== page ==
A Fijian academic living in New Zealand says to his knowledge, controls on the research of opinion polls, as detailed in section 11A of the Electoral Amendment Act 2022 has never happened in any country which calls itself a democracy.
Professor Steven Ratuva, director of the University of Canterbury’s Macmillan Brown Centre for Pacific Studies, said the recently announced opinion poll regulations were “a blow to academic freedom”.
He also described the absence of pre-election polls in Fiji as “tragic”.
The award-winning political sociologist and global interdisciplinary scholar was speaking about the non-existence of pre-election opinion polls in Fiji in the wake of the Electoral Commission announcing its opinion poll guidelines in July this year.
“The absence of pre-election polls is tragic in the sense that it removes a critical tool for democracy which can be used to gauge people’s perception and rating of parties and leaders at a particular point in time,” Prof Ratuva said.
“This is part of the process of amplifying the democratic space for free exchange of ideas and views and there’s nothing to fear.”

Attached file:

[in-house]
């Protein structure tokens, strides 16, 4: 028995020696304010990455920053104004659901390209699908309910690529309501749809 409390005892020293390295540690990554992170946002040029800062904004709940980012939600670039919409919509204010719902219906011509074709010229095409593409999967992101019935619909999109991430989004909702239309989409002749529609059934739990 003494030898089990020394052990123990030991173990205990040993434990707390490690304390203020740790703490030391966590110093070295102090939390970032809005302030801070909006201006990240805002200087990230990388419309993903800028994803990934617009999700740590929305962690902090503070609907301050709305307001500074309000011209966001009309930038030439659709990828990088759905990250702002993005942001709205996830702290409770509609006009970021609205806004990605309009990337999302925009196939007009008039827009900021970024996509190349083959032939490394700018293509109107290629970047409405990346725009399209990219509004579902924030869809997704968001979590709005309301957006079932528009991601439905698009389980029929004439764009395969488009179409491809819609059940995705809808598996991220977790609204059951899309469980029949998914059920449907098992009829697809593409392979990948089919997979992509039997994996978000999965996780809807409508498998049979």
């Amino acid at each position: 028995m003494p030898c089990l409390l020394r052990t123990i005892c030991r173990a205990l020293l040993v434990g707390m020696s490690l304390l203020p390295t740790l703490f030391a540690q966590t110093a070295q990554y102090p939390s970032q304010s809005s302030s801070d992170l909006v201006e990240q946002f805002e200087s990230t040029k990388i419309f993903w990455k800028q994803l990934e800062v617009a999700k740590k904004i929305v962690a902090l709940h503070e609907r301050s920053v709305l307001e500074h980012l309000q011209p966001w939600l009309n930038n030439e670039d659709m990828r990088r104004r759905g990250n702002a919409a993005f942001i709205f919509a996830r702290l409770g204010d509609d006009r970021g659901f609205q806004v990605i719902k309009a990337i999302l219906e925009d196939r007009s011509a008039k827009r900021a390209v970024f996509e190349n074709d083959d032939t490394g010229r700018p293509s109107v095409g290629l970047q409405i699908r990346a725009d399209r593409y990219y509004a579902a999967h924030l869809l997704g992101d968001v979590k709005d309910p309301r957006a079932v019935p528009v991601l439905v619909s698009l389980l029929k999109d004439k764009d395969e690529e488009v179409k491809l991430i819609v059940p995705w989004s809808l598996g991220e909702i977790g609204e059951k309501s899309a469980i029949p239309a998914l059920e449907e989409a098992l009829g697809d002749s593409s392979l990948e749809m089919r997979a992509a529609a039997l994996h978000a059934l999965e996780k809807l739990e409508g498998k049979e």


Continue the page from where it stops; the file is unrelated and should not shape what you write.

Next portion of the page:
Prof Ratuva said poll data could also help political parties gauge where they were and inspire them to work harder if their numbers were low “or continue with the good work if their numbers are high”.
He said political parties would have a fear that polls could change voter choice.
“That’s true, but it works both ways — voters can shift away from low-performing parties to high performing ones or they may try to cast sympathy votes for low-performing parties.”
Under section 110A of the Act, any person who publishes an opinion poll, survey or research on elections must comply with the guidelines adopted by the Electoral Commission.
It said if the Supervisor of Elections had reason to believe there was inconsistency between the adopted guidelines, the SOE, by notice in writing must direct the person to furnish information or documents on the methodology used to generate the statistics for the opinion poll, survey or research.
The SOE must also direct the person to remove or correct any information published, and the person must immediately remove or correct the information.
The amendment also outlined the appeals process and said any person who failed to comply with a directive under certain subsections committed an offence and was liable on conviction to a fine not exceeding $10,000 or imprisonment for a term not exceeding 5 years or both.
- Questions sent to Attorney-General and Minister Responsible for Elections Aiyaz Sayed-Khaiyum and Supervisor of Elections Mohammed Saneem on Prof Ratuva’s comments remain unanswered.